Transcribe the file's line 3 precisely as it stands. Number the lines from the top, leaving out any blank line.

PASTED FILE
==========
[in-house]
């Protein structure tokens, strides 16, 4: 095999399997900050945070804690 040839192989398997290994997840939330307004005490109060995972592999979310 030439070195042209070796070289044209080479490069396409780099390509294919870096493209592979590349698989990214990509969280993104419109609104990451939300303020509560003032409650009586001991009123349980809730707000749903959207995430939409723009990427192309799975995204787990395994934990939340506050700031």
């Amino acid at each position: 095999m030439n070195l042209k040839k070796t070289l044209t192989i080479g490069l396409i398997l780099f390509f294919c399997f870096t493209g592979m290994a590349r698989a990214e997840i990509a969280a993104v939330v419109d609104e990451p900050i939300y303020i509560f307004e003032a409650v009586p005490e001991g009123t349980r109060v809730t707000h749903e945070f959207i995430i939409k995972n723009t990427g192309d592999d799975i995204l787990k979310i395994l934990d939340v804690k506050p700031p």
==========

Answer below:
């Amino acid at each position: 095999m030439n070195l042209k040839k070796t070289l044209t192989i080479g490069l396409i398997l780099f390509f294919c399997f870096t493209g592979m290994a590349r698989a990214e997840i990509a969280a993104v939330v419109d609104e990451p900050i939300y303020i509560f307004e003032a409650v009586p005490e001991g009123t349980r109060v809730t707000h749903e945070f959207i995430i939409k995972n723009t990427g192309d592999d799975i995204l787990k979310i395994l934990d939340v804690k506050p700031p």